Leapt in the air, and clutched at the leather and chain.

Give him, she said, something of yours as a charm.
Throw him, she said, some poor thing you alone claim.
No, no, I cried, he hates me; he is out for harm,
And whether I yield or not, it is all the same.

But, like a lion in a legend, when I flung the glove
Pulled from my sweating, my cold right hand;
The terrible beast, that no one may understand,
Came to my side, and put down his head in love.


Saturday, August 6, 2011

Mirror by Sylvia Plath

I am silver and exact. I have no preconceptions.
Whatever I see I swallow immediately
Just as it is, unmisted by love or dislike.
I am not cruel, only truthful --
The eye of a little god, four-cornered.
Most of the time I meditate on the opposite wall.
It is pink, with speckles. I have looked at it so long
I think it is part of my heart. But it flickers.
Faces and darkness separate us over and over.

Now I am a lake. A woman bends over me,
Searching my reaches for what she really is.
Then she turns to those liars, the candles or the moon.
I see her back, and reflect it faithfully.
She rewards me with tears and an agitation of hands.
I am important to her. She comes and goes.
Each morning it is her face that replaces the darkness.
In me she has drowned a young girl, and in me an old woman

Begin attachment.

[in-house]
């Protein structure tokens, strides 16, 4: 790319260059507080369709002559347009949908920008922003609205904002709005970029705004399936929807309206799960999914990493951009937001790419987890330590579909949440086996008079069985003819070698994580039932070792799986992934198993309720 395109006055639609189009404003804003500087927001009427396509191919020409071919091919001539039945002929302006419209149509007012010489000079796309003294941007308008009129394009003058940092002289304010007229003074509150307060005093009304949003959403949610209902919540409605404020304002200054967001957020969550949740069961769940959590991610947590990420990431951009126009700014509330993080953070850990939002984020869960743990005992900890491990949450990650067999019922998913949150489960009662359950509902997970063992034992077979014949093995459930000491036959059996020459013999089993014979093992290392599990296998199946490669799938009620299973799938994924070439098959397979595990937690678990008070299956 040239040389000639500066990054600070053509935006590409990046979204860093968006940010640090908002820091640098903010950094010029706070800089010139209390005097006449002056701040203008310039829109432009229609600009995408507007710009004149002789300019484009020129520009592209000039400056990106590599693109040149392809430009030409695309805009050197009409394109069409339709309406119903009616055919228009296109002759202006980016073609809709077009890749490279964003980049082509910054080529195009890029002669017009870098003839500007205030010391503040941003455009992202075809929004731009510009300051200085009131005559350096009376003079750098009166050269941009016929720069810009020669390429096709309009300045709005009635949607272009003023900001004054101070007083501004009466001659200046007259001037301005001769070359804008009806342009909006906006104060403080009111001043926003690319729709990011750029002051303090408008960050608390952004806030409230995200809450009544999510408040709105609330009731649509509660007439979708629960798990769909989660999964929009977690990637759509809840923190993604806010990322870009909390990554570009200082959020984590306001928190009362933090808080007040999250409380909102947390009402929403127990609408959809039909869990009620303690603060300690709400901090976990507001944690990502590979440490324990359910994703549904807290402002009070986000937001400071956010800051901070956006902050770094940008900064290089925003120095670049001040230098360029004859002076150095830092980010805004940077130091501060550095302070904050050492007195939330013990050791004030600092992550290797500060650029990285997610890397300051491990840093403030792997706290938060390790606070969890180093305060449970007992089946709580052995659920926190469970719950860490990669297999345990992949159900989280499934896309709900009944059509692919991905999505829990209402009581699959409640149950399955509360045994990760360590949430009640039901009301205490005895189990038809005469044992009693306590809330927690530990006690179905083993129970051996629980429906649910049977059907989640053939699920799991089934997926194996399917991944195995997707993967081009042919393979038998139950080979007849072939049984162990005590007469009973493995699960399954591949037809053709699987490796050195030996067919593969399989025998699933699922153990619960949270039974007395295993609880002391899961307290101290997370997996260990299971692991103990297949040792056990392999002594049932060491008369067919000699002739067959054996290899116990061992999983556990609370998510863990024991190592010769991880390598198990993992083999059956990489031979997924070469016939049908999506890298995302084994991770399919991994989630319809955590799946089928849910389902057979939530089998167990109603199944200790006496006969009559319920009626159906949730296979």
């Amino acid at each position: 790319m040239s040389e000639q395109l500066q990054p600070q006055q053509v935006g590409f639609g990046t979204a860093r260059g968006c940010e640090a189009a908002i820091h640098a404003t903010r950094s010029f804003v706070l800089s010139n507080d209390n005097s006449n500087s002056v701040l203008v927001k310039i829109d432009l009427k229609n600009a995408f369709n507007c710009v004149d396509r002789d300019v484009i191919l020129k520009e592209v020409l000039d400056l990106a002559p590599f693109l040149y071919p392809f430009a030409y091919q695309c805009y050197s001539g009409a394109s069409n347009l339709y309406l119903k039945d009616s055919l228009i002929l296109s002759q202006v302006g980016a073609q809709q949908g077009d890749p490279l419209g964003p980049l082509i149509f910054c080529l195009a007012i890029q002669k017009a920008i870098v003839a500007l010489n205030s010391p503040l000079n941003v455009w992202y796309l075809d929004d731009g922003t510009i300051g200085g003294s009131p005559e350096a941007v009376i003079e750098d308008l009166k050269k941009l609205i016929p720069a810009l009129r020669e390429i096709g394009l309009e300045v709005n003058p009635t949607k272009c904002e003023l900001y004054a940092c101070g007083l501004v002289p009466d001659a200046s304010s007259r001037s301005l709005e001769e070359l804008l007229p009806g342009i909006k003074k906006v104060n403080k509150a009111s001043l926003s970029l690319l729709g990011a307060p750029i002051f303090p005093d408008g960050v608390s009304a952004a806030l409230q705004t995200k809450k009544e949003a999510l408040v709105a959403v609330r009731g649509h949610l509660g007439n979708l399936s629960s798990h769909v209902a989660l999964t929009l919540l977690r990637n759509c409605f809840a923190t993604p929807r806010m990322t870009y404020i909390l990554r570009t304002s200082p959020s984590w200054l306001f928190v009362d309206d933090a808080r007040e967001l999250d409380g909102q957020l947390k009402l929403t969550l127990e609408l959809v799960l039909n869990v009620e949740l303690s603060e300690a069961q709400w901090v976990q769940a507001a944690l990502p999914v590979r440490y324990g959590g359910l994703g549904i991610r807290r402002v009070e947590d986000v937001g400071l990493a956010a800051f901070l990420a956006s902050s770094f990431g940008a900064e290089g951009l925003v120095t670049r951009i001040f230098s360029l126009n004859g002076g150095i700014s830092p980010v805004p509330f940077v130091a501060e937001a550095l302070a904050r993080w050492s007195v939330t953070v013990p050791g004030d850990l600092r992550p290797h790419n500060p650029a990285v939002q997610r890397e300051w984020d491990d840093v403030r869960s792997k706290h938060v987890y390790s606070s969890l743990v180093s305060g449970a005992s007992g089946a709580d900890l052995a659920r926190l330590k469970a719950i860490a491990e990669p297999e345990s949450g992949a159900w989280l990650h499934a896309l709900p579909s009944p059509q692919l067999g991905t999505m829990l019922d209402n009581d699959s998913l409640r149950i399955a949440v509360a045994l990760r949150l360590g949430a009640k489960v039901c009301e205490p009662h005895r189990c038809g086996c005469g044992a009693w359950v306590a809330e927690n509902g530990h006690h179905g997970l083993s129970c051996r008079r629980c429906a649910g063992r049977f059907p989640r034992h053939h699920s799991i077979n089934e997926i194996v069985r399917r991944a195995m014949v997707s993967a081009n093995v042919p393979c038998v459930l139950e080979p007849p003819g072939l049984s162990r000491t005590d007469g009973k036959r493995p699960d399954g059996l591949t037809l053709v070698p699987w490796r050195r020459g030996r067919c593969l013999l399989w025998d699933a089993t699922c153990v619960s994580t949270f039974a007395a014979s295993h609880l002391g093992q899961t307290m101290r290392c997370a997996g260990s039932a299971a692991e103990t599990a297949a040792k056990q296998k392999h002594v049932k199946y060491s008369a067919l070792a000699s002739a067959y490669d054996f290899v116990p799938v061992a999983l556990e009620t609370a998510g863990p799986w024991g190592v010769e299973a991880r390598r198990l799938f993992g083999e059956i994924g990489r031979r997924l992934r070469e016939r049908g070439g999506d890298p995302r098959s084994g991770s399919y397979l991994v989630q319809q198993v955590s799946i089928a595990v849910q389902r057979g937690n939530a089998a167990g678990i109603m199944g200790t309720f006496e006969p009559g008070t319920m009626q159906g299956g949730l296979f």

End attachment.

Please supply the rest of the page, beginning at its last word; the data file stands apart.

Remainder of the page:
Rises toward her day after day, like a terrible fish.


Thursday, August 4, 2011


When you come back to me
it will be crow time
and flycatcher time,
with rising spirals of gnats
between the apple trees.
Every weed will be quadrupled,
coarse, welcoming
and spine-tipped.
The crows, their black flapping
bodies, their long calling
toward the mountain;
relatives, like mine,
ambivalent, eye-hooded;
hooting and tearing.
And you will take me in
to your fractal meaningless
babble; the quick of my mouth,
the madness of my tongue.

~ Ruth Stone

Tuesday, May 17, 2011

Why It Often Rains in the Movies by Lawrence Raab

Because so much consequential thinking
happens in the rain. A steady mist
to recall departures, a bitter downpour
for betrayal. As if the first thing
a man wants to do when he learns his wife
is sleeping with his best friend, and has been
for years, the very first thing
is not to make a drink, and drink it,
and make another, but to walk outside
into bad weather. It's true
that the way we look doesn't always
reveal our feelings. Which is a problem